In last month’s blog, we described different types of snow crystals you might see as they fall to the ground. The journey of snow does not end, however, once it hits solid earth. The story of the snowpack is, in fact, just beginning.
As soon as a snow crystal lands and snow begins to pile up, it all begins to change. The anthropologist Franz Boas claimed that the Inuit people had hundreds of words for snow. While the actual number is more like 50, he wasn’t wrong in thinking that people who live in snow every day have many words to describe the many different types of snow that can develop on the ground.
For example, sastrugi (a German/Russian word) is snow formed by wind, packed into dense ridges that often run parallel with each other. Sastrugi is very firm, though not as dense as ice. It is not fun to ski or run a sled over, however, it can be useful in building shelters as it will stand up to erosion from wind and ice.
It’s not just the surface snow that can change. Deep down in the snowpack, a process called constructive metamorphism can create grains of snow called facets. Facets are beautiful, cube-shaped, and delicate. When handled, they often collapse and sound as though tiny bits of broken glass are pouring through your hand. Interestingly, avalanche scientists associate the presence of facets with instabilities in the snowpack that might lead to avalanches in the mountains. Facets form when the air temperature is extremely cold, which draws moisture up through the snowpack.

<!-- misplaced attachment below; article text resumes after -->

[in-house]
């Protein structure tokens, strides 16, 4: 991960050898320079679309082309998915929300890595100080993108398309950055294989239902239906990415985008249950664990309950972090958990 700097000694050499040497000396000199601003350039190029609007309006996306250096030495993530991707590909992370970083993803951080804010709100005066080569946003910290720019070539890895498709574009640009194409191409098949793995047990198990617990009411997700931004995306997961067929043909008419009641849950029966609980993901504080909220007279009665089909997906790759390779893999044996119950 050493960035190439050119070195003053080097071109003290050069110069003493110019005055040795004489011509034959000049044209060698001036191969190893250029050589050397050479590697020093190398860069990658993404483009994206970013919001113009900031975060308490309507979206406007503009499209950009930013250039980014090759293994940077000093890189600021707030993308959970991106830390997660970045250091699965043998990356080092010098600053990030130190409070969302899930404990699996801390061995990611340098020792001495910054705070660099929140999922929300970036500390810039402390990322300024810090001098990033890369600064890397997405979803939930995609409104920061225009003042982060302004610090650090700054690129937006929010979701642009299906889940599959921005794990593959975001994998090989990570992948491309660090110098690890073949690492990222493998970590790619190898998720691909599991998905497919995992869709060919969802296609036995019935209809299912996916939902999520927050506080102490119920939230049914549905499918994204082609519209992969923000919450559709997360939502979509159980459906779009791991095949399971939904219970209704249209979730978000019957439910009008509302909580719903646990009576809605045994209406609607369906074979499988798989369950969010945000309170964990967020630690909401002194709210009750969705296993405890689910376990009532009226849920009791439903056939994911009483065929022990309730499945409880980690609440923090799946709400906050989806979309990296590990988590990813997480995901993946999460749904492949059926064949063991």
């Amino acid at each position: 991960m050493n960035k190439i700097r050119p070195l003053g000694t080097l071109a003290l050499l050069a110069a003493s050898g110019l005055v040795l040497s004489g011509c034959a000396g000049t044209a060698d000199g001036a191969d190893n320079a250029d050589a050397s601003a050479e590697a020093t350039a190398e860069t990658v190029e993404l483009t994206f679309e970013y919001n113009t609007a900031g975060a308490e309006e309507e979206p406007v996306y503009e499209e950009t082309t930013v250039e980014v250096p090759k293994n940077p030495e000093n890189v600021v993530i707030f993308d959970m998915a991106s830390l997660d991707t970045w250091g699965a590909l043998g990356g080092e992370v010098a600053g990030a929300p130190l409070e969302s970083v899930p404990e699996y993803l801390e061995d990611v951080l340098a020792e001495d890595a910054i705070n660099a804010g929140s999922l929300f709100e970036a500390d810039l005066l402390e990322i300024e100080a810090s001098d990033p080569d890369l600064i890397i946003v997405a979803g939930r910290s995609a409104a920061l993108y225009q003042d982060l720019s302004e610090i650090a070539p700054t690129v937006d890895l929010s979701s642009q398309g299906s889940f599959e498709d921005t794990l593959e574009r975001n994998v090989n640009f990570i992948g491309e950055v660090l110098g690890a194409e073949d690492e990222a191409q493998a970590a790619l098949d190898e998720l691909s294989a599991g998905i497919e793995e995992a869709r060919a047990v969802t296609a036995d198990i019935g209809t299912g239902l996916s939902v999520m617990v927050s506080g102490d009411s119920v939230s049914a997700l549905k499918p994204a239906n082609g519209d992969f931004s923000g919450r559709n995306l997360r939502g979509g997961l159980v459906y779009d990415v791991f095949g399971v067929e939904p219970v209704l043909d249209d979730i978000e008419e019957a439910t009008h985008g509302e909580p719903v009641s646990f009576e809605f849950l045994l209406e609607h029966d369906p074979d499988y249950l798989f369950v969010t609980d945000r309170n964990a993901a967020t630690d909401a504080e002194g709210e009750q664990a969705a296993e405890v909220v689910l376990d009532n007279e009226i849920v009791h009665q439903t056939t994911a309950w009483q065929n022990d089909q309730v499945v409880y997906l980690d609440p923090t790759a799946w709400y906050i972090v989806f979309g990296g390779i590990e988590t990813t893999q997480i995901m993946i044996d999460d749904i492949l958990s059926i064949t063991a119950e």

There are many other types of snow that form at both the surface, and deep in the snowpack. Snow scientists will spend the entire winter tracking different snowpacks throughout the country to try to better understand how these different types of snow affect our everyday lives. Check out the activity below to help you and your students better understand the intricacies of snow!
This is a simple data gathering activity that will help you and your students learn about how the snowpack can change without having to know 50 different words for snow.
- Journal and Pencil
- Winter Clothing
- Once a day for a week after it snows, head outside with your students.
- Have the students make the same observations of the snow in a and new and undisturbed location each day.
- What is the depth of the snowpack?
- Can the surface snow be packed into a snowball?
- What does it feel like to walk on the snow?
- Dig down to the bottom of the snowpack. What does the snow look like? Does it appear to be small snowflakes or some other shape of snow crystal?
- At the same time, track the weather each night, making note of the low temperature, wind, and precipitation.
- At the end of the week, compile the data.
- How did the snowpack change over the week?
- How might the weather have played a part in changing the snowpack?